Tax Check-Up: What Agents Need to Know

As we pass the COVID-delayed Tax Day, we thought it would be a good time to remind you to review your corporate structure to see if you are best positioned to reduce your yearly tax burden, and to better understand the tax liability you will face when you eventually sell your agency.


Passed in 2017, the Tax Cuts and Jobs Act went into effect in 2018.  The new law had specific implications for independent insurance agencies, depending on how their business is organized.

Agencies organized as C-Corps, there was a substantial cut to the corporate tax rate, which was lowered from 35% to 21%.  These tax cuts are permanent.

Agencies organized as pass-through entities (S-Corps, Partnerships, LLCs, Sole Proprietorships) also received favorable treatment in the revised tax code.  The new law provides a 20% deduction of their qualified business income on their taxes, regardless of their income level.  This law remains in effect until 2025 unless Congress acts.


When you are looking to sell your agency, your corporate structure is the key determinant that drives the deal toward a stock or an asset purchase.

During a stock sale, the seller receives capital gains treatment on the proceeds.  Meaning, the amount of time that the stock was held before being sold determines its capital gains for tax purposes.  Additionally, the seller leaves all of the agency’s liabilities, known and unknown, and contractual relationships with the entity, which is a disadvantage to the buyer.

During an asset sale, the buyer acquires all of the intangible assets and most of the tangible assets from the agency but avoids inheriting the liabilities of the agency.  Buyers, in general, prefer asset deals, whereas sellers prefer stock deals.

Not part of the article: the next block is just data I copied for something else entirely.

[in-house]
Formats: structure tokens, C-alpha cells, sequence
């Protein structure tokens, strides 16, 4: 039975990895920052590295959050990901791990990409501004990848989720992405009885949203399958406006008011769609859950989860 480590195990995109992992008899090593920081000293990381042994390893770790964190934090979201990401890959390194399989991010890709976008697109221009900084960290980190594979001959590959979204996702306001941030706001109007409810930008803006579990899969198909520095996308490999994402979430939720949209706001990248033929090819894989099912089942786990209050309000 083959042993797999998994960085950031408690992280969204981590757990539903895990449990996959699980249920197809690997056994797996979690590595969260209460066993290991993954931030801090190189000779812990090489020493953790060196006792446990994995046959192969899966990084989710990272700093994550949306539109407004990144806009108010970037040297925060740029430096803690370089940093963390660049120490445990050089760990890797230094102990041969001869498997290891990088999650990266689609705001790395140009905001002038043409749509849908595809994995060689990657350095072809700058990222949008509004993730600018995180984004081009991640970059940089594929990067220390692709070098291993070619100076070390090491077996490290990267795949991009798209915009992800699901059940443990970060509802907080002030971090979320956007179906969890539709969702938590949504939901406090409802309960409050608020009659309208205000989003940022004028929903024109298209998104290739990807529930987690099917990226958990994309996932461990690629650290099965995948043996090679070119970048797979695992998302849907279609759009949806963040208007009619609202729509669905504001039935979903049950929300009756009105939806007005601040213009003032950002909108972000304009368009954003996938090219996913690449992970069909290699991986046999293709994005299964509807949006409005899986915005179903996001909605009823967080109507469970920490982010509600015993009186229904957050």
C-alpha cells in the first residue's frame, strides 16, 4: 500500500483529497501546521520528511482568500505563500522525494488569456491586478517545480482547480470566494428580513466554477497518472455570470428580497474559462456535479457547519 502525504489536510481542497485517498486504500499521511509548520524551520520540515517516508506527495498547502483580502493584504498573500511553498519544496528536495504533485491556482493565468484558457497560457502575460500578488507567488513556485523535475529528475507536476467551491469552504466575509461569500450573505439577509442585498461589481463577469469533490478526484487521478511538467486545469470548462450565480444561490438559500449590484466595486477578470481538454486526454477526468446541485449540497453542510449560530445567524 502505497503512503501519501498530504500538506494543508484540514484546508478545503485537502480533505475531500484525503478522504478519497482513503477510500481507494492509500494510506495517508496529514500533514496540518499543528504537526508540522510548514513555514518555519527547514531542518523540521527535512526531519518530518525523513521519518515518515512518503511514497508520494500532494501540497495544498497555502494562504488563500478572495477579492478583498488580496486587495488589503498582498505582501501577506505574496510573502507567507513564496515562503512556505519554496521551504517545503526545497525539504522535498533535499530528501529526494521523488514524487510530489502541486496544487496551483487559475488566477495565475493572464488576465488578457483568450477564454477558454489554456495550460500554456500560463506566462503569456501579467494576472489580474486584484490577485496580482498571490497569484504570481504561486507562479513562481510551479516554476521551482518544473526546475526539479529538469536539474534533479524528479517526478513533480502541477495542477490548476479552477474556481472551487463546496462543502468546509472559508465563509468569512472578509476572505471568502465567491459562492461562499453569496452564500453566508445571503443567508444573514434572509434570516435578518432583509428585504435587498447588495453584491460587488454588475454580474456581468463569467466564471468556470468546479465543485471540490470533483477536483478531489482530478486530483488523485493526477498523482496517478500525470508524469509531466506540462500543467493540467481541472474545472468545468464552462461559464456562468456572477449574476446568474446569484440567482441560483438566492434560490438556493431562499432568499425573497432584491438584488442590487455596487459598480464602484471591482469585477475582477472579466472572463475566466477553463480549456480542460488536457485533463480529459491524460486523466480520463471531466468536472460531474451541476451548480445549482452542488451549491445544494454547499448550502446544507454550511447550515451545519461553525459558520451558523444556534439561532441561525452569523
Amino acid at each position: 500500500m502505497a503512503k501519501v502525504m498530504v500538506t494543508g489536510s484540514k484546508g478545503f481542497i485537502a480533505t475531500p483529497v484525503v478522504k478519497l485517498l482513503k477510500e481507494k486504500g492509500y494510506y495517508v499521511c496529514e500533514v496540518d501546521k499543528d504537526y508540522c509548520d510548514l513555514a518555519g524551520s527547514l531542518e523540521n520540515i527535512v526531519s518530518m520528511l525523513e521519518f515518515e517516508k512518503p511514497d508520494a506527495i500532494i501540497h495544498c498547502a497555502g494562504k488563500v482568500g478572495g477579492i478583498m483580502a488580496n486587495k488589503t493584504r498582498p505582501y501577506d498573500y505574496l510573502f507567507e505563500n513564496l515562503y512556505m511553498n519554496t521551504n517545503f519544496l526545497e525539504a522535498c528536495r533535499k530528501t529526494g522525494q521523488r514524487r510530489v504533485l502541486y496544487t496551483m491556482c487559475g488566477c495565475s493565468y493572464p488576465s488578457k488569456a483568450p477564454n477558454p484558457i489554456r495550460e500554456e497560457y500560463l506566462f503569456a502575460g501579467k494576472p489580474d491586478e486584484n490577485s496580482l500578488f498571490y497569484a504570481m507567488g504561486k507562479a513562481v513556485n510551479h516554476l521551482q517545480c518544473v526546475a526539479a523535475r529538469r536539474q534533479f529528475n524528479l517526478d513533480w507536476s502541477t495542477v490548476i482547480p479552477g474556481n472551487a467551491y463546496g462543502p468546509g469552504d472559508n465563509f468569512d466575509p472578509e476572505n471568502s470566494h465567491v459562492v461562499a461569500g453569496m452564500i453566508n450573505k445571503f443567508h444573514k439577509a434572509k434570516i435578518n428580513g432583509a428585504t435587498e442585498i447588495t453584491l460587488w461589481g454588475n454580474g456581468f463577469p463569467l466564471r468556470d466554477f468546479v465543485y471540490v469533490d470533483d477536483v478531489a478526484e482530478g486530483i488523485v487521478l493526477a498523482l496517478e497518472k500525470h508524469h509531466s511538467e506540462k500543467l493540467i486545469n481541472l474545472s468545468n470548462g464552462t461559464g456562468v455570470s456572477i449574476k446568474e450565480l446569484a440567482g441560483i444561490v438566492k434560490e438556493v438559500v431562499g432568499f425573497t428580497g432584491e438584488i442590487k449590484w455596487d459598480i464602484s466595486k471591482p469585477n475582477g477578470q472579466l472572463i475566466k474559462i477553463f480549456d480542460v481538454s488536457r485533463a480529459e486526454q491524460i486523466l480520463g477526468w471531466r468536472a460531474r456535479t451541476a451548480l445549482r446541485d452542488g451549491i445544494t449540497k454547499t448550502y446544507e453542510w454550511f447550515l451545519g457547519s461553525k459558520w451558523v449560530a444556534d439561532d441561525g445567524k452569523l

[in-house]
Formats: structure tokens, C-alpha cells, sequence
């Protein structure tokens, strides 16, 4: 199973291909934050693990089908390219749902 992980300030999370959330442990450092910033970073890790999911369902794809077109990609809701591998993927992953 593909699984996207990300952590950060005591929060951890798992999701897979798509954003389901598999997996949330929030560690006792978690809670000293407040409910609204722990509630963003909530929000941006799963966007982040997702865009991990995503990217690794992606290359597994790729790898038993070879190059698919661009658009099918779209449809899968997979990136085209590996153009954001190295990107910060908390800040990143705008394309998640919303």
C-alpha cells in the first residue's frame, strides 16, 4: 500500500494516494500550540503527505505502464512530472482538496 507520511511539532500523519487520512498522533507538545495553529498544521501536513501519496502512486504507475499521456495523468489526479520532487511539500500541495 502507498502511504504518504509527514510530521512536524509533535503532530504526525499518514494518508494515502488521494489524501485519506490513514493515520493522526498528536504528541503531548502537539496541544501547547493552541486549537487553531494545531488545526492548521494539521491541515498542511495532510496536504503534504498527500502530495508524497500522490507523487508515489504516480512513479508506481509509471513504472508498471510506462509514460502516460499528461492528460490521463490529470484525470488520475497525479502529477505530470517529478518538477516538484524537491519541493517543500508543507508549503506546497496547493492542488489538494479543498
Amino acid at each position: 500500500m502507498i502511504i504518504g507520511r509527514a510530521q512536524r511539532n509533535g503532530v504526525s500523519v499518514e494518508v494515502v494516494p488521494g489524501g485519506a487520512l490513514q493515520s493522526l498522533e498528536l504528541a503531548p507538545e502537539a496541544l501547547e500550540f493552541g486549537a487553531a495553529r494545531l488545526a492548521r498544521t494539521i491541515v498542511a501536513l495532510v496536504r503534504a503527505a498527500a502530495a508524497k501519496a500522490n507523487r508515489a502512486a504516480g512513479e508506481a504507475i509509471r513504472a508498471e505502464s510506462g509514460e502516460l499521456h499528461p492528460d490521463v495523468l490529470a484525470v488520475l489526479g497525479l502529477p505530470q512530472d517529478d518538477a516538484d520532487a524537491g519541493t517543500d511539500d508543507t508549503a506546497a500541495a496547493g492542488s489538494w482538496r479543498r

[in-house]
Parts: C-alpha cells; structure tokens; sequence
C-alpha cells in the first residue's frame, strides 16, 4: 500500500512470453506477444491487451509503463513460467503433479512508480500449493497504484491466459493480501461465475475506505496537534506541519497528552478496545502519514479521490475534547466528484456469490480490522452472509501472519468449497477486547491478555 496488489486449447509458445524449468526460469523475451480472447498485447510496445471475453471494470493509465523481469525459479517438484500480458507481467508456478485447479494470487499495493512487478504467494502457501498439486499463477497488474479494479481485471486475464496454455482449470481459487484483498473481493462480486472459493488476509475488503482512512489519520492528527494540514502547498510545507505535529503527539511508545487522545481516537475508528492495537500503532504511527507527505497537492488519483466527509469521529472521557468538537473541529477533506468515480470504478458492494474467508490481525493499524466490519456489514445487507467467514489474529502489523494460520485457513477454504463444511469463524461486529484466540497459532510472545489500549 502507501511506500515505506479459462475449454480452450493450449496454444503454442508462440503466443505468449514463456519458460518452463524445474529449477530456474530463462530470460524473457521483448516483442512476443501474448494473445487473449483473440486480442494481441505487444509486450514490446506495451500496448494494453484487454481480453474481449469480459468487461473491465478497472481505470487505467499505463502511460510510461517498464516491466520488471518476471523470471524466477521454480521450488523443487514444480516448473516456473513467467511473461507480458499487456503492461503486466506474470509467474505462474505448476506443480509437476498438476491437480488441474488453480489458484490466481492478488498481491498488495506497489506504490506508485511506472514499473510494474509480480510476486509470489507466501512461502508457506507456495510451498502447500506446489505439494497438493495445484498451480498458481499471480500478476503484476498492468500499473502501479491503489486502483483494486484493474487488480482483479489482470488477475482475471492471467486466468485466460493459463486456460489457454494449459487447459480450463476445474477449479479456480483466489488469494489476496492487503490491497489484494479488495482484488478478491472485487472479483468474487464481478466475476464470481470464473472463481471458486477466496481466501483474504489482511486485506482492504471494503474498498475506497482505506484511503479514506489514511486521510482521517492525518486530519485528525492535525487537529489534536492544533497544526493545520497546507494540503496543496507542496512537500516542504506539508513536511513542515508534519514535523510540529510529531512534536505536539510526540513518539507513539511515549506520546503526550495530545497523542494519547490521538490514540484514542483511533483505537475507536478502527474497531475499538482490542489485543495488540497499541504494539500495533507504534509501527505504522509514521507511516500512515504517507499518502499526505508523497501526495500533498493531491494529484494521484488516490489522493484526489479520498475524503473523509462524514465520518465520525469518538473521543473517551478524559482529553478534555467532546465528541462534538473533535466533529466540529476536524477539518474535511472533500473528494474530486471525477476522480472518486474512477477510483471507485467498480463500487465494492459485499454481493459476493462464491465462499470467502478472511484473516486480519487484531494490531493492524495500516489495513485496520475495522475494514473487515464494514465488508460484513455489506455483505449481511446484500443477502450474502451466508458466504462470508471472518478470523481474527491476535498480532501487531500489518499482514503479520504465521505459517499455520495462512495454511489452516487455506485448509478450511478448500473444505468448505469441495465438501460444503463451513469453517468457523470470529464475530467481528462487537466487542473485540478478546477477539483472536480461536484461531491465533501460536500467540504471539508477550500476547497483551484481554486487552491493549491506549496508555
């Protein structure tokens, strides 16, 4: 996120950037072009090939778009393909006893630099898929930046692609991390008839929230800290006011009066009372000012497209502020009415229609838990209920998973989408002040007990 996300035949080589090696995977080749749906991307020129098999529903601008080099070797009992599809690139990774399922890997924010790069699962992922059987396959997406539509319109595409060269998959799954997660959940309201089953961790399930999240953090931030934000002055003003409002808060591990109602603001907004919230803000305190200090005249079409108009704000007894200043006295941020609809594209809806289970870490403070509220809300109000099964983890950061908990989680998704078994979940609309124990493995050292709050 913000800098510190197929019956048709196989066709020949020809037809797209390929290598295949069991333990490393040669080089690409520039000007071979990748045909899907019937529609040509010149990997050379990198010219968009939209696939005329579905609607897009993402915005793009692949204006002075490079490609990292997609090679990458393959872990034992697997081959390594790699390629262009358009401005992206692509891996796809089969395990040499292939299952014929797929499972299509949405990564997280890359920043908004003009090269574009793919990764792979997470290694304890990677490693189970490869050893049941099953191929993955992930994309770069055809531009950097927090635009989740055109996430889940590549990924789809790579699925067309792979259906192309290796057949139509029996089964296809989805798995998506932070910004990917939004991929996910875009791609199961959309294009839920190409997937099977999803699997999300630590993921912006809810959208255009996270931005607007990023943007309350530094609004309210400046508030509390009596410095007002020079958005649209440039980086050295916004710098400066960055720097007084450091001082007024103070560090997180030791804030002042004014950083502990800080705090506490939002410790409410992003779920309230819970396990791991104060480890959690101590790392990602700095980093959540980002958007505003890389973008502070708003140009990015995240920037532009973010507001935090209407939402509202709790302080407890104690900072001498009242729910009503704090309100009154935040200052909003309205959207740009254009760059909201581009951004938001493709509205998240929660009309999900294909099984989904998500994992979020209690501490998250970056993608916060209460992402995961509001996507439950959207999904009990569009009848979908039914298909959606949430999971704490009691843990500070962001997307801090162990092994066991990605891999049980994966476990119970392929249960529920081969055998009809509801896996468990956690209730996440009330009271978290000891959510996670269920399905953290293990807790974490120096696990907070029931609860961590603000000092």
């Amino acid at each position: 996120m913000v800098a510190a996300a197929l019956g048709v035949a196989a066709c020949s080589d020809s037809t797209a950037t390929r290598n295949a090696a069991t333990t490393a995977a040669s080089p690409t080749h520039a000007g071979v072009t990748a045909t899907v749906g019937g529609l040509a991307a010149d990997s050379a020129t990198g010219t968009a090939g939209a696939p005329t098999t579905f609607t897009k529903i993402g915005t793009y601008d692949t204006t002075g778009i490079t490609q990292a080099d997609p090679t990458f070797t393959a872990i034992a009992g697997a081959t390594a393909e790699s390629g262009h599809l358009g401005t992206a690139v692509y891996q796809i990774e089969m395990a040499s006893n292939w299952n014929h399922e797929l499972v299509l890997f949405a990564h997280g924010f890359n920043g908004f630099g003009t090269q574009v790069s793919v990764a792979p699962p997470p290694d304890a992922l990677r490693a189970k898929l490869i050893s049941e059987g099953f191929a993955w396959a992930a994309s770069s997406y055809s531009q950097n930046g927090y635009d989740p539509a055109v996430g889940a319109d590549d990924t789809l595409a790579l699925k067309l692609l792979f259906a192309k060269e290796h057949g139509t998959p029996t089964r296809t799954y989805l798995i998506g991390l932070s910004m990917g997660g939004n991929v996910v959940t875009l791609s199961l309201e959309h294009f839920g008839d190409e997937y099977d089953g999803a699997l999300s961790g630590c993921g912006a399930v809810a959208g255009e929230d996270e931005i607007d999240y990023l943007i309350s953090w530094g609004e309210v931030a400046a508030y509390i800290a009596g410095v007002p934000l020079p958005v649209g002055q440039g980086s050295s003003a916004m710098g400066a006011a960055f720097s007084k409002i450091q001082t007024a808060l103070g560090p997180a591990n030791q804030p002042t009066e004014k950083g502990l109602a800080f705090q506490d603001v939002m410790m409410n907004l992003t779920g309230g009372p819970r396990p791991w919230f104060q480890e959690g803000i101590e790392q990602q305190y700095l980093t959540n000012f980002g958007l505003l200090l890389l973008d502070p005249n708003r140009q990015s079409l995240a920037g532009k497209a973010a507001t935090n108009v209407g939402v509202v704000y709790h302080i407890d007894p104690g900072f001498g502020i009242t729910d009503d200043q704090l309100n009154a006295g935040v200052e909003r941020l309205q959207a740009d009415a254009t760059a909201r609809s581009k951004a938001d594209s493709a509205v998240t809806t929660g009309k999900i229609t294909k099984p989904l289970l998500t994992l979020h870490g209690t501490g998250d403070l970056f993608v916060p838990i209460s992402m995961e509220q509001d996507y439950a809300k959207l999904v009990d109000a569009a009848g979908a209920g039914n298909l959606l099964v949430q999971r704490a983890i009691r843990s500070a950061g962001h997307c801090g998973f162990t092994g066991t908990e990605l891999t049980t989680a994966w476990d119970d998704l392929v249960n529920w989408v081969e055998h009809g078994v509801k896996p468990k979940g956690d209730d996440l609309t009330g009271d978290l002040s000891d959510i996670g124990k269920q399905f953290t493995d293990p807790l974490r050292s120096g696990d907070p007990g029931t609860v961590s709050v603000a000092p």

Additionally, there are tax implications tied to whether it is a stock or asset sale.  In an asset deal, the tax-advantages of capital gains income are not realized in a C-Corp.  Proceeds from the sale paid to shareholders are not tax deductible to the corporation, but to the stockholders, as double taxation.

For an S-Corp, there is no double taxation as the proceeds from an asset sale pass-through the agency to the individual owners, where tax is paid at their personal rate.


OIA recommends that its members consult their accountants, attorneys, and consultants to determine how they will be affected by the tax code based on their individual circumstances.  The right professionals can help you do scenario planning to discover the best option for your agency now, and for when you retire.

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